As I was reading Meyers’ book, I was struck by how often he says of some C++ feature “there is a very simple rule for this in C++, with a few specific exceptions”, and the exceptions turn out to be mind melting and highly unintuitive to someone trying to avail himself of the “high-level” approach to their application. The language is designed to “help” you by doing certain things automatically, but it often doesn’t do the thing that seems to be most reasonable, since it doesn’t want to conflict with the freedom of the programmer to operate at a lower-level of control.

I think this illustrates a general principle of design: simple solutions can only exist for focused design philosophies. When you try to be “all things to all people” you necessarily end up with complicated, hard-to-manage solutions.

Having identified the “original sin” of C++, I think we still need to give it its due. Decades later, it is still going strong in application domains such as bleeding-edge games and graphics and in device-embedded controllers – domains where the spirit of scarce resources is still alive and well, and where the need exists for both the large-scale organizing principles of OOP and the “down-to-the-bare metal” optimization of resources.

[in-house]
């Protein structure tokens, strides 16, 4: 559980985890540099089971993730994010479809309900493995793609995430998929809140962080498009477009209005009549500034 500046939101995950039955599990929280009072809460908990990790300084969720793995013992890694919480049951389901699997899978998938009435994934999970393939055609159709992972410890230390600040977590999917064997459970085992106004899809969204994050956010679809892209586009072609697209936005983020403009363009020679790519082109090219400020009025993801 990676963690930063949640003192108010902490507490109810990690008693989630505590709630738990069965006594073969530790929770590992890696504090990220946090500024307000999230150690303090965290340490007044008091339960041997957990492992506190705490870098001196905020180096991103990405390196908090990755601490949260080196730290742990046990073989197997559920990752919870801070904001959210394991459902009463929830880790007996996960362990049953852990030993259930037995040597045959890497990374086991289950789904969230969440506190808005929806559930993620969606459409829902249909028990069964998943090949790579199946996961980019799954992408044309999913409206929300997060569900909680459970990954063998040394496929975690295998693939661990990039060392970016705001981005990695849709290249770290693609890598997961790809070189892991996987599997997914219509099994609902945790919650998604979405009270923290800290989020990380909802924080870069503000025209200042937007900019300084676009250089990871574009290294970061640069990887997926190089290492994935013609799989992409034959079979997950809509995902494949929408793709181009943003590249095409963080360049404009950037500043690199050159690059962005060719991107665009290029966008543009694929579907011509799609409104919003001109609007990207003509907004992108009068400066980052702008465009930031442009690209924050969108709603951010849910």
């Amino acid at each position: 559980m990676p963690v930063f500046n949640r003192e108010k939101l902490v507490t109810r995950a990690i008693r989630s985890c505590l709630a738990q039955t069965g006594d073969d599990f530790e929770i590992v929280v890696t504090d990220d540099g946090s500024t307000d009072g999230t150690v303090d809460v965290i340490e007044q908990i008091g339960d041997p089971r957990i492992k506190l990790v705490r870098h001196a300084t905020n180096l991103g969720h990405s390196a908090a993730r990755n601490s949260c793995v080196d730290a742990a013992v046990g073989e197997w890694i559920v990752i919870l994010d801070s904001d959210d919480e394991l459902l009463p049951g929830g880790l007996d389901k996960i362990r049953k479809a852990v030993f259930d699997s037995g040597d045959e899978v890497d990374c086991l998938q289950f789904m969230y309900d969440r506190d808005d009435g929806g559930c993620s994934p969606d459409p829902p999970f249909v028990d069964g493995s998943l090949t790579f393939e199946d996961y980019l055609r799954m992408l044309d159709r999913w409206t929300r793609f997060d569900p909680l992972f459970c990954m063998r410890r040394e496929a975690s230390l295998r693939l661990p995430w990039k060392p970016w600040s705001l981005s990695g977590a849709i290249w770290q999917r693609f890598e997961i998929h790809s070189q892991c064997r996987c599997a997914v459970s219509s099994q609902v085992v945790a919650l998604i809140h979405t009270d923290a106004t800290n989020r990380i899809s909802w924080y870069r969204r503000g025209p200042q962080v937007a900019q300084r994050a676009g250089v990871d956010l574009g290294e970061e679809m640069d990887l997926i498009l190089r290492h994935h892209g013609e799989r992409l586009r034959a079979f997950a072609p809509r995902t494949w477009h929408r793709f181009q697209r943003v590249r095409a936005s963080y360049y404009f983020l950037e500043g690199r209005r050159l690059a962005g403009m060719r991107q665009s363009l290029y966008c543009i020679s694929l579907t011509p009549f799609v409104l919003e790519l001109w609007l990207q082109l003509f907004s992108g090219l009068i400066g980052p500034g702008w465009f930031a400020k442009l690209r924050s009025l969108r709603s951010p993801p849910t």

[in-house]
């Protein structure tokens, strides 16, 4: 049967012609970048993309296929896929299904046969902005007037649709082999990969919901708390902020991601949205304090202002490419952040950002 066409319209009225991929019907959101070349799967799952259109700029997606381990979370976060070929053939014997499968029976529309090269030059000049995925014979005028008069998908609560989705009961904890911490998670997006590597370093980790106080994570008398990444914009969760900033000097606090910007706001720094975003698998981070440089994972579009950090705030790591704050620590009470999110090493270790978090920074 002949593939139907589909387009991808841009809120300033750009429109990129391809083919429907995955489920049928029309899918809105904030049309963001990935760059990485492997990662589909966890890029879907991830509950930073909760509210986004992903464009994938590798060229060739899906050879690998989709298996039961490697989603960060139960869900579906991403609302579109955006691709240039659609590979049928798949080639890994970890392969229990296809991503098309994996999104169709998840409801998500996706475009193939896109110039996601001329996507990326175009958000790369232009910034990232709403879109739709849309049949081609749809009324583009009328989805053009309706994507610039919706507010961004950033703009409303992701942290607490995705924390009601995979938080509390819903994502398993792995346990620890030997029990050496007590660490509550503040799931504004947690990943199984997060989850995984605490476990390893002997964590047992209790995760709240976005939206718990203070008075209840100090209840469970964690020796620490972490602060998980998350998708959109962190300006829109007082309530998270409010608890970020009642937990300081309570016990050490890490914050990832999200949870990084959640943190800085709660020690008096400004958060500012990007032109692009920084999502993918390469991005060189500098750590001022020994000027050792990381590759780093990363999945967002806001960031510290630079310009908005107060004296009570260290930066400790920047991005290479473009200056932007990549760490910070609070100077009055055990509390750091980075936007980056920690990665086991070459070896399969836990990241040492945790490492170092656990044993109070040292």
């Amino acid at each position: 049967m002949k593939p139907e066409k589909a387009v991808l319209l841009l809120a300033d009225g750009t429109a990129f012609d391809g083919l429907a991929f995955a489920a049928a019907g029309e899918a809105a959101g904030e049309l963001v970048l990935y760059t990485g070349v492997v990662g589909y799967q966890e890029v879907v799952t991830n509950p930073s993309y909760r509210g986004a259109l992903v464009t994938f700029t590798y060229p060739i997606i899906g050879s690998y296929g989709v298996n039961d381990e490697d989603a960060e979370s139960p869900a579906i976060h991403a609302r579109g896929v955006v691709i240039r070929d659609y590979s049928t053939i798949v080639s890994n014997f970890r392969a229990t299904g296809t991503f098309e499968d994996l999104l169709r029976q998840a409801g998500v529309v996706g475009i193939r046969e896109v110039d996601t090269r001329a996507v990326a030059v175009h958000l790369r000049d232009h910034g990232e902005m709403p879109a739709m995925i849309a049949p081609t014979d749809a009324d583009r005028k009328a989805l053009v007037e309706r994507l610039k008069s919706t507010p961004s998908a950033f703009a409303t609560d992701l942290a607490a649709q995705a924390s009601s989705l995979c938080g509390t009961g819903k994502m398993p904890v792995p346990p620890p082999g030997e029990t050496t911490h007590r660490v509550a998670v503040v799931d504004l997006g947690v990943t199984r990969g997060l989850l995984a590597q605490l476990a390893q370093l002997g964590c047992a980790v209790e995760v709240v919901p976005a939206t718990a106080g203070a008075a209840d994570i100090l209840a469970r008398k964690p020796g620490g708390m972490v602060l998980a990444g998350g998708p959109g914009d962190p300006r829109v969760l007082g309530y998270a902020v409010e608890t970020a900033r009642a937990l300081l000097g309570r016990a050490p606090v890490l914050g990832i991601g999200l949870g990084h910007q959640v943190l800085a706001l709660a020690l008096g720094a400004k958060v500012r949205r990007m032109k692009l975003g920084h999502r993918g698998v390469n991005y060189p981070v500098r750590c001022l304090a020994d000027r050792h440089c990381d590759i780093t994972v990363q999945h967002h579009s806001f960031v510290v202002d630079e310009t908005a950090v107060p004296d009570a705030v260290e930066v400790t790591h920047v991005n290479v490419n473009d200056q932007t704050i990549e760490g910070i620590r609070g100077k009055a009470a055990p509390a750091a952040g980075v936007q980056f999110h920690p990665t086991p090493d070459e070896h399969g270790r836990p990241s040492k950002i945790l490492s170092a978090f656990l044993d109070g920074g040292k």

Given that the pendulum in popular programming languages has swung back to the spirit of BASIC (interpreted languages that are “fun” and where resource allocation is mostly “magic”), I wonder if the end of Moore’s Law spells a return to the spirit of C++. If so, any successor to C++ will have to start where it left off and learn from both the bad and the good of its diabolical genius.